All the pitot probes on N805NW, and the No.1 and No.2 probes on PT-MVB were manufactured by Thales Aerospace, part number C16195AA (“AA”) The No.3 probe on PT-MVB was a Thales Aerospace part number C16195BA (“BA”).

During entry into service, Airbus A330s were equipped with Goodrich 0851GR pitot probes. In 1998 the Thales AA probes were added as an option. In 2001, following some inconsistent speed problems, Airbus replaced the original 0851GR probes with either Goodrich 0851HL probes or the Thales AA probes. Operators had the option to install either of those probes in any location and could have any mix of both types on the same airplane.

In 2007 and 2008, Airbus issued Service Bulletin A330-34-3206 and Operators Information TELEX 999.0006/08/BB, recommending the replacement of AA probes with the BA probes. At the time of the N805NW and PT-MVB events, there was no requirement to replace the AA probes, so an A330 could be equipped with any combination of the Goodrich 0851HL, or Thales AA or BA probes.

In February of 2009, Thales conducted comparative testing between the AA and BA probes to the maximum capability of an icing wind tunnel. The study noted that real life conditions were not possible to completely reproduce, and the testing was beyond the certification requirements. The BA probes were found to be more resistant to blockage, with only a few “perturbations” when the AA probes would become blocked.

In July 2009, Airbus recommended that the No.1 and No.3 positions be fitted with the Goodrich 0851HL probes. In August of 2009, EASA issued an airworthiness directive requiring the replacement of all AA probes, with Goodrich 0851HL probes in the No.1 and No.3 positions, and a Thales BA or Goodrich 0851HL probe in the No.2 position. The FAA concurrently issued Airworthiness Directive (AD) 2009-18-08, requiring the same. The AD noted that “This same pitot probe standard has been made available as an optional installation on Model A330 and A340 airplanes, and although this has shown to be an improvement over the previous Thales Avionics pitot probe, P/N C16195AA standard, it has not yet demonstrated the same level of robustness to withstand high-altitude ice crystals as Goodrich pitot probes having P/N 0851HL. In 2010 further directives were issued by EASA/FAA and Airbus clarifying flight crew procedures in responding to unreliable airspeed.

The Quick Reference Handbook abnormal procedure checklists for UNRELIABLE AIRSPEED INDICATION for Northwest, TAM, and the basic Airbus aircraft operating manual, all call for autopilot and autothrottle OFF, and instruct crews to use pitch and power reference tables to control the airplane in cruise flight.


In the vicinity of the Northwest Airlines event, satellite images and radiative cloud top analysis indicated a temperature of 208.89 Kelvin or -64.27º C which corresponded to cloud tops near 47,000 feet north of the route of flight. Satellite imagery depicted a defined area of cumulonimbus clouds. A review of the local sounding indicated a deep moist low-level environment with a conditionally unstable atmosphere with the most unstable lifted index of -0.1 with a potential maximum vertical velocity of 9 meters per second. The tropopause was at 56,000 feet with the level of maximum wind below at 36,000 feet with winds from 260 degrees at 56 knots. At FL390, winds were from 260 degrees at 52 knots, temperature of -46º C or approximately 13º C above standard.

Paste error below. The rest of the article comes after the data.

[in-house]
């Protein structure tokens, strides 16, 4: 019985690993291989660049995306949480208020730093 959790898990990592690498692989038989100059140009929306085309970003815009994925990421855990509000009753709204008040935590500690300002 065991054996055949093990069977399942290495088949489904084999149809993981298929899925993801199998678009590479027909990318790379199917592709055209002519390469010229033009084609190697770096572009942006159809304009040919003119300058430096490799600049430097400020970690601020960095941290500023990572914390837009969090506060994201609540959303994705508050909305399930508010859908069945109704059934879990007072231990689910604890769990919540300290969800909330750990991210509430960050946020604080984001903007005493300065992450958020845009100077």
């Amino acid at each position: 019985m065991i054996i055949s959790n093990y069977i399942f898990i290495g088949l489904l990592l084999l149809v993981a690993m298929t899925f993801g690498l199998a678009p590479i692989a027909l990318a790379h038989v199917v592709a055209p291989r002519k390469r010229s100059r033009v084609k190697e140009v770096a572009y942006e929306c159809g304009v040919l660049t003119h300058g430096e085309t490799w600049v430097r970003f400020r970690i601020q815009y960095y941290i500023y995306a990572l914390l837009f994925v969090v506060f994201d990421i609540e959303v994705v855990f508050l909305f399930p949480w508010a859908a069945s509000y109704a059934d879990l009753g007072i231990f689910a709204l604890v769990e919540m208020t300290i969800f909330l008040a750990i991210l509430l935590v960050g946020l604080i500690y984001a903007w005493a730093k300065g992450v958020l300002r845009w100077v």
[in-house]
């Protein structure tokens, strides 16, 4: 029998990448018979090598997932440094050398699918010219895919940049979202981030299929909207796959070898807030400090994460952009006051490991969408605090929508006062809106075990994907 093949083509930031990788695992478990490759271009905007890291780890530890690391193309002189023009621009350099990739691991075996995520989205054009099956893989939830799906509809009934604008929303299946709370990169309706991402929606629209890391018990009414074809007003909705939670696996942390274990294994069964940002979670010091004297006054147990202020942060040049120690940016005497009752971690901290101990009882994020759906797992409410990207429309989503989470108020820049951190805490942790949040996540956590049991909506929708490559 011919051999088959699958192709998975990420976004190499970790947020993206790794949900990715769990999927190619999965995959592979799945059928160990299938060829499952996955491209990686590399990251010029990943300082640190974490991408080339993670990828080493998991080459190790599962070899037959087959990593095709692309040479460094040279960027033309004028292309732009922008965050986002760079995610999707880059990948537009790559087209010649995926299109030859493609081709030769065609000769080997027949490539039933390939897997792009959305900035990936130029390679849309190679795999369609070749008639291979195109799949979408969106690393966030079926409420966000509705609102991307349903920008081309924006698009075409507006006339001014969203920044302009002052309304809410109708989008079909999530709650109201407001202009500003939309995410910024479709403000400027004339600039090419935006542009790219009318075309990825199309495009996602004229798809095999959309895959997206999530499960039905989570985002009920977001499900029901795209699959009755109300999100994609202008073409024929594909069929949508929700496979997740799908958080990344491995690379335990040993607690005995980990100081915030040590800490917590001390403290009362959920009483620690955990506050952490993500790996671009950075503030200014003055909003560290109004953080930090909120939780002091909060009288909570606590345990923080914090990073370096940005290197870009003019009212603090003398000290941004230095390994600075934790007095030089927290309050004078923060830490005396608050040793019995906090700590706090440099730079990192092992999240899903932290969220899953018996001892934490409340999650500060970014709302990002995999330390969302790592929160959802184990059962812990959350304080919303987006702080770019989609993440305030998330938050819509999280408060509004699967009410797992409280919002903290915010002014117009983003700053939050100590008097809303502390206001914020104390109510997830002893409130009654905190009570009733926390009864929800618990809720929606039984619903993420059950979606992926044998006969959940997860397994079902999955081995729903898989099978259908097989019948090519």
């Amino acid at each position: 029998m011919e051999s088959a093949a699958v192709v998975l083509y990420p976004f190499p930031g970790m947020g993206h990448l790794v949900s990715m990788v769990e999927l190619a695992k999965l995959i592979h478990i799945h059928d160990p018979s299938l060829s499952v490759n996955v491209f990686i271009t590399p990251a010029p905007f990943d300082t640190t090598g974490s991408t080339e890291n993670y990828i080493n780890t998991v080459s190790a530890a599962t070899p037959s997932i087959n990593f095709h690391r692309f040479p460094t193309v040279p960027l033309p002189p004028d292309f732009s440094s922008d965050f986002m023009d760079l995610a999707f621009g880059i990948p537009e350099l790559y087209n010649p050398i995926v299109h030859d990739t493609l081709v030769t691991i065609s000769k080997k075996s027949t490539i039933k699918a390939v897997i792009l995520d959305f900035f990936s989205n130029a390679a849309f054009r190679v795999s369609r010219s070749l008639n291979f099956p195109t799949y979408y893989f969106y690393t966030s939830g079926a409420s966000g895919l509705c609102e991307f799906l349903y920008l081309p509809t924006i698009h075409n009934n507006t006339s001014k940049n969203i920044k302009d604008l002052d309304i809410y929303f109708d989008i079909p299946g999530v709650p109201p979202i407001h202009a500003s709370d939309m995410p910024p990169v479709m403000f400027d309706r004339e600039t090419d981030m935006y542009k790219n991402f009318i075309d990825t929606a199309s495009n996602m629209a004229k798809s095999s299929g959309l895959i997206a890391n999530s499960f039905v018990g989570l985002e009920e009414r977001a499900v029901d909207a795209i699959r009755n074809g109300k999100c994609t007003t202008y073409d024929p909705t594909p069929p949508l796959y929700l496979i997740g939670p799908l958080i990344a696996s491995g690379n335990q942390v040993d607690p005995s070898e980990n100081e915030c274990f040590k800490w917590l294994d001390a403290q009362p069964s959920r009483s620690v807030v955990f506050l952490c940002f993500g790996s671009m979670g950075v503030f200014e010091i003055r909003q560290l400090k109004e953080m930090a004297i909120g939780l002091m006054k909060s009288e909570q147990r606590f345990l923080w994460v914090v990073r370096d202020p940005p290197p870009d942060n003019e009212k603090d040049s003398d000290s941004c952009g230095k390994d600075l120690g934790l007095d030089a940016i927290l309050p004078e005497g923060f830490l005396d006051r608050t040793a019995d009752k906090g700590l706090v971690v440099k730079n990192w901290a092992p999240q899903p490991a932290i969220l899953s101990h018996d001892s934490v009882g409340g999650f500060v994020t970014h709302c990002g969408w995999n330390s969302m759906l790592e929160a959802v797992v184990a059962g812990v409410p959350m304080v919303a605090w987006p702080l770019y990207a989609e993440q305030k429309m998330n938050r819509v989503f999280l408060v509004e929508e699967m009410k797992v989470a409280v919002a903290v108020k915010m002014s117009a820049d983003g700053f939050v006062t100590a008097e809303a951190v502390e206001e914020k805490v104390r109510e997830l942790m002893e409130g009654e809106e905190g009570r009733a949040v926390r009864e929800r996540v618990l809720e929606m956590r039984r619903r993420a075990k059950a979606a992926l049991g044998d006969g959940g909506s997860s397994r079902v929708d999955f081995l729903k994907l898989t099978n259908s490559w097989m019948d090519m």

Satellite imagery obtained for the TAM event indicated an area with cloud top temperatures of approximately 190 Kelvin or -83º C, corresponding to cloud tops of approximately 54,000 feet. The aircraft passed downwind of the convective area, through areas of radar reflective returns consistent with anvil top blow-off.


The Digital Flight Data Recorder (DFDR) and Digital Aircraft Condition Monitoring System (DAR) aboard N805NW was downloaded by Northwest Airlines and data provided to the investigative team.

Due to the elapsed time following the event the DFDR aboard PT-MVB was not available, however, the airline provided the investigative team data downloaded from the airplane’s DAR. This DAR did not record flight control law or stall warning parameters.

The Cockpit Voice Recorder aboard both aircraft was overwritten due to the length of the flights and did not capture the events.

Post-flight maintenance recorded reports from both aircraft were provided to the investigative team.


Airbus conducted an examination of the recorded data from both flights. During review of the Northwest incident, the initial autopilot, ATH and flight directors disconnection on N805NW was determined to most likely be due to a rejection of ADR No.1 showing a discrepancy of greater than 20 knots from the other ADRs, then a discrepancy of greater than 20 knots between the remaining ADRs.

A brief transient increase of angle of attack to 4.2 degrees or more, likely due to turbulence, likely resulted in the stall warning.